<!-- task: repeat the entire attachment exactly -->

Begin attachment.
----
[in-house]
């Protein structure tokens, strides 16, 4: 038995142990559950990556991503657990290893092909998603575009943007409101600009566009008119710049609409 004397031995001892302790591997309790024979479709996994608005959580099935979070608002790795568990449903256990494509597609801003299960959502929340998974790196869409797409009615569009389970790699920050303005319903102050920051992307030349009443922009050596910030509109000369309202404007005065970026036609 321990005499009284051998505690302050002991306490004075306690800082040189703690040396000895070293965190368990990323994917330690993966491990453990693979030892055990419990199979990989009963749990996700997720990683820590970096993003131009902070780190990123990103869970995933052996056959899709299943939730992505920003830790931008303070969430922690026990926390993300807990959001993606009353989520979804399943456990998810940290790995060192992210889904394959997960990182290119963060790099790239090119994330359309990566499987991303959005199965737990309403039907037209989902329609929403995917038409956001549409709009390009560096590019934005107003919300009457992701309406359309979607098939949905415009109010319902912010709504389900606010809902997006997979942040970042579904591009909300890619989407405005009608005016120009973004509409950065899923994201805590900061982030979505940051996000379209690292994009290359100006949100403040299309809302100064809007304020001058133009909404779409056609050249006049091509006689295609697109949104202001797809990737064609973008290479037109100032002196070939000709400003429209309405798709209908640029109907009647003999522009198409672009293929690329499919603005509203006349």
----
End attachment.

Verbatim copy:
[in-house]
């Protein structure tokens, strides 16, 4: 038995142990559950990556991503657990290893092909998603575009943007409101600009566009008119710049609409 004397031995001892302790591997309790024979479709996994608005959580099935979070608002790795568990449903256990494509597609801003299960959502929340998974790196869409797409009615569009389970790699920050303005319903102050920051992307030349009443922009050596910030509109000369309202404007005065970026036609 321990005499009284051998505690302050002991306490004075306690800082040189703690040396000895070293965190368990990323994917330690993966491990453990693979030892055990419990199979990989009963749990996700997720990683820590970096993003131009902070780190990123990103869970995933052996056959899709299943939730992505920003830790931008303070969430922690026990926390993300807990959001993606009353989520979804399943456990998810940290790995060192992210889904394959997960990182290119963060790099790239090119994330359309990566499987991303959005199965737990309403039907037209989902329609929403995917038409956001549409709009390009560096590019934005107003919300009457992701309406359309979607098939949905415009109010319902912010709504389900606010809902997006997979942040970042579904591009909300890619989407405005009608005016120009973004509409950065899923994201805590900061982030979505940051996000379209690292994009290359100006949100403040299309809302100064809007304020001058133009909404779409056609050249006049091509006689295609697109949104202001797809990737064609973008290479037109100032002196070939000709400003429209309405798709209908640029109907009647003999522009198409672009293929690329499919603005509203006349």